Taking a look back at another week of news from Cupertino, this week’s Apple Loop includes all the news from the Apple launch, the launch of the iPhone XS, XS Max, and XR, hands-on reviews of the new iPhones, the stunning Apple Watch 4, this missing MacBooks and iPads, changes to Apple’s battery replacement program, and why Tim Cook can’t keep a secret.
Apple Loop is here to remind you of a few of the very many discussions that have happened around Apple over the last seven days (and you can read my weekly digest of Android news here on Forbes).
Apple’s 2018 iPhone Portfolio Revealed
The traditional September launch event dominates Apple Loop this week, so let’s get started on looking at the news and the initial thoughts. First up is the refresh of the iPhone X family, with the reveal of the 5.8 inch screened iPhone XS and the 6.5 inch screened the iPhone XS Max.
Echoing the design of last year’s iPhone X (which has been removed from the main portfolio), the two models have the new A12 chip, FaceID, OLED displays, and introduce Dual-SIM capability for the first time. Both sport dual cameras and Apple was keen to show off the software used to process the raw images:
iPhone Xs continues to bring innovations to photography, things not possible before iPhone. Capabilities like advanced depth segmentation using the Neural Engine, Smart HDR creating photos with high dynamic range and great image detail, advanced bokeh quality in Portrait mode photos and dynamic depth of field that is user adjustable in the Photos app, are all huge improvements in state-of-the-art photographic techniques that everyone can use.
Introducing The iPhone XR
Also announced at Apple’s event was the iPhone Xr. This will be the ‘entry-level’ member of the iPhone X family, on sale at $749. Sporting the A12 chip, the same wide-angle camera as the XS, and the use of FaceID to unlock and gesture controls replacing the home button mark it out as the ‘future’ of the iPhone, even though the iPhone 8 and iPhone 8 Plus units that it arguably replaces are still listed in Apple’s portfolio. From the press release:
iPhone XR brings the powerful A12 Bionic chip with next-generation Neural Engine, the TrueDepth camera system, Face ID and an advanced camera system that creates dramatic portraits using a single camera lens.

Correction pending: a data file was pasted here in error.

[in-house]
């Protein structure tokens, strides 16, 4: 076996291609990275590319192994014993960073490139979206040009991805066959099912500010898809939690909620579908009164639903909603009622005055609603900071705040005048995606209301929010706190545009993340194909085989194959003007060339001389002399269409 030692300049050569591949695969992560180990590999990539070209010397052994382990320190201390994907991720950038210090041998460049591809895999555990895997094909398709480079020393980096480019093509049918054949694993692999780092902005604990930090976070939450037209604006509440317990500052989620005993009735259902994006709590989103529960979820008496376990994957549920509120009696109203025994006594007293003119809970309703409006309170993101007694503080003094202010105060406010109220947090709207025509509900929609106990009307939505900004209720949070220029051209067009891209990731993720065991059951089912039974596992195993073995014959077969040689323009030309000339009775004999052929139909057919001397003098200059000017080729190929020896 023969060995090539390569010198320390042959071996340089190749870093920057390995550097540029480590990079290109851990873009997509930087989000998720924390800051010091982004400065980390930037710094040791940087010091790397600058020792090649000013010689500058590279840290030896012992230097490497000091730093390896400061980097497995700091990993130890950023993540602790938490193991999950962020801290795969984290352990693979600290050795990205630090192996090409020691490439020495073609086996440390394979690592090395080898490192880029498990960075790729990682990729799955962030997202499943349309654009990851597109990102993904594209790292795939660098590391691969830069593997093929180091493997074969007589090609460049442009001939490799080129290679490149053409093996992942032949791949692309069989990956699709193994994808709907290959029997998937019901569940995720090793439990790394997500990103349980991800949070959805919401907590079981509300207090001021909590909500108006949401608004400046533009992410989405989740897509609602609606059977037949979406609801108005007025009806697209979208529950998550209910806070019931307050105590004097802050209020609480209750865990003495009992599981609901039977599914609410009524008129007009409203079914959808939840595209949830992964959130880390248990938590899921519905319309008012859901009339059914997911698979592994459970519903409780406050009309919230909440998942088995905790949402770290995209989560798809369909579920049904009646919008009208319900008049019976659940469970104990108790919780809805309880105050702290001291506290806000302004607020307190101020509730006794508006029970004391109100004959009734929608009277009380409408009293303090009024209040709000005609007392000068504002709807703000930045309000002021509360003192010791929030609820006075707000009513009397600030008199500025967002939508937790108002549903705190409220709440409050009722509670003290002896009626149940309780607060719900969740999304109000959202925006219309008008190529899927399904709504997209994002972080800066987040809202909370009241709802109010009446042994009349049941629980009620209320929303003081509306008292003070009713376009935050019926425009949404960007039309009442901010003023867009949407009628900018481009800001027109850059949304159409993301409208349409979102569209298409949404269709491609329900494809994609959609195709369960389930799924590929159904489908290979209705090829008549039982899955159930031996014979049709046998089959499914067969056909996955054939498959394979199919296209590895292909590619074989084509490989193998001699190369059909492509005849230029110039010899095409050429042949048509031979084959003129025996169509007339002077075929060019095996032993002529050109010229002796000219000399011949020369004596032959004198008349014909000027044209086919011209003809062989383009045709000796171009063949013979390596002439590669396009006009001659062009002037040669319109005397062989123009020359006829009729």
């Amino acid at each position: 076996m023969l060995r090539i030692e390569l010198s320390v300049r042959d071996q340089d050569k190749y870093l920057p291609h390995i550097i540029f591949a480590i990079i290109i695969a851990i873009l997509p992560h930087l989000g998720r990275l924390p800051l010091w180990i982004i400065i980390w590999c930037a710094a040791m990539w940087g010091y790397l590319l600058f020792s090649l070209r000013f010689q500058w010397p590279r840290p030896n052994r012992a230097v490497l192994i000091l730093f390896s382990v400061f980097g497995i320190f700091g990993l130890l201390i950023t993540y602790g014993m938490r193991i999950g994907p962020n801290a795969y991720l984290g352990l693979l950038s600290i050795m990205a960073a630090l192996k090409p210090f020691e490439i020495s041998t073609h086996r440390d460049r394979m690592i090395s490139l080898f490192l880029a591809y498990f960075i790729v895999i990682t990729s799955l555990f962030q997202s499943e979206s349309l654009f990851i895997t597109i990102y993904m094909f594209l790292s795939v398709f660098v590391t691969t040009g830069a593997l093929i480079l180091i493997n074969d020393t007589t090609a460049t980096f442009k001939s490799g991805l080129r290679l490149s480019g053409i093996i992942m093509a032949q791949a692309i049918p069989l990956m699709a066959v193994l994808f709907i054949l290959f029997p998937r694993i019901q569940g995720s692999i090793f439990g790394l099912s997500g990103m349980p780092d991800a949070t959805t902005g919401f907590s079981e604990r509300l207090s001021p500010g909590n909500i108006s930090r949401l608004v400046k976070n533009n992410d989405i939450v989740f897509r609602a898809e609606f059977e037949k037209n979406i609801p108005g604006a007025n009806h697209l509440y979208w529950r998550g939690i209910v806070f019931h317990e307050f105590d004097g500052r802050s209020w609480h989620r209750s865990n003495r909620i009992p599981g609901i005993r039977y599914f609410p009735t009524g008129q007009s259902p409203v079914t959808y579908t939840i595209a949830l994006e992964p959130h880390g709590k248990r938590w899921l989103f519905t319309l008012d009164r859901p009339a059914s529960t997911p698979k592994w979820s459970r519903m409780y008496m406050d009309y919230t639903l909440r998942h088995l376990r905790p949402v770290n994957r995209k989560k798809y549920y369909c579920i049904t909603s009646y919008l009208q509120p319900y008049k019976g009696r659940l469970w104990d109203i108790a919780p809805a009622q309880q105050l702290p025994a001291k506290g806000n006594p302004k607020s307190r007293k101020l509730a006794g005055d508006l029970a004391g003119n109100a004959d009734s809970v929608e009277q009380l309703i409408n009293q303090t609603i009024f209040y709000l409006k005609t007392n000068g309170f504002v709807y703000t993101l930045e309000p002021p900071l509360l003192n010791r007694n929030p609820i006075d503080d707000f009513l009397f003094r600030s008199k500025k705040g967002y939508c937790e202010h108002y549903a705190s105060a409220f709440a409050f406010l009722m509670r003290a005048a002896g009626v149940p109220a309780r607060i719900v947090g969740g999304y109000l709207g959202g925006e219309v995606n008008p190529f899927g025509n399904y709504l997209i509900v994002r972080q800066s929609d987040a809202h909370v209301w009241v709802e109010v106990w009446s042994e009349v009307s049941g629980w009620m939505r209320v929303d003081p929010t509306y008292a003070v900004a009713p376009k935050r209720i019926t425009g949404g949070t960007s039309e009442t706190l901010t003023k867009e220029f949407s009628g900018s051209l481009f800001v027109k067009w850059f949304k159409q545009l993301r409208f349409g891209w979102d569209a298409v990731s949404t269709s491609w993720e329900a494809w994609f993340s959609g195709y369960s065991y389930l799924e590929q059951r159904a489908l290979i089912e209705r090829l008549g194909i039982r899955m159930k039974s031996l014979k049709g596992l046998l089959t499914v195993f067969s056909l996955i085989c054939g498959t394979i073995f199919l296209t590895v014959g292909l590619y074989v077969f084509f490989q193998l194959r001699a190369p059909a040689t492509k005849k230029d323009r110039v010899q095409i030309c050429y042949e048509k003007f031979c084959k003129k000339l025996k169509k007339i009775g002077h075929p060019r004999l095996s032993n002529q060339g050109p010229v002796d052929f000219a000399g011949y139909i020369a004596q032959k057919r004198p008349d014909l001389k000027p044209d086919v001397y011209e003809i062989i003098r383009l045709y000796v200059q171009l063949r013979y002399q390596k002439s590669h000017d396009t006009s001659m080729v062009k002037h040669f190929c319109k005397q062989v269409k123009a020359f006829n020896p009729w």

Pricing And Pre Ordering Details
Preorders for the iPhone XS and XS Max opened today (Friday 14th September), with a retail releases starting on Friday 21st September in the US – other territories may vary. Unlike last year, the more expensive handset is on sale first, and the cheaper iPhone XR will be open for ordering in the following month, with pre-orders beginning Friday, October 19 and in stores beginning Friday, October 26.
While production delays on the LCD are expected to be the practical reason behind the XR delay, last year saw the iPhone 8 and 8 Plus go on sale before the iPhone X, which potentially depressed sales of the more expensive handset. That situation is reversed this year.
Hands On With The Technology
What can you expect from the handsets? Forbes’ David Phelan was invited to The Steve Jobs Theatre and was graciously allowed to touch one of the mythical new handsets:
The question mark over just how big the iPhone Xs Max would feel was quickly answered: just fine. If you can handle the iPhone 8 Plus, the iPhone Xs Max feels the same, though a little more high-end thanks to the shiny stainless-steel frame instead of the aluminium one found on the 8 Plus. The notch was less dominating because the 6.5in display is bigger so the camera element proportionally smaller.
But although it’s the same physical size as the iPhone 8 Plus, the edge-to-edge screen means your fingers and thumbs have bigger distances to travel than ever.
But What Does It All Mean?
Reading the runestones of an Apple event used to be difficult. The launches used to debut new ideas, trajectories, and services. Now, they are very much more of the same, handsets with iterative updates, and Apple quietly ratcheting up the pricing. This year’s September event? It’s all about resetting definitions.
That could be the definition of what it means to be an edge, so you can sell a phone with an edge-to-edge display that has acres of bezel on it, or it could be redefining what a mid-range handset price is. I took on the former, while Andrew Orlowski examined the latter: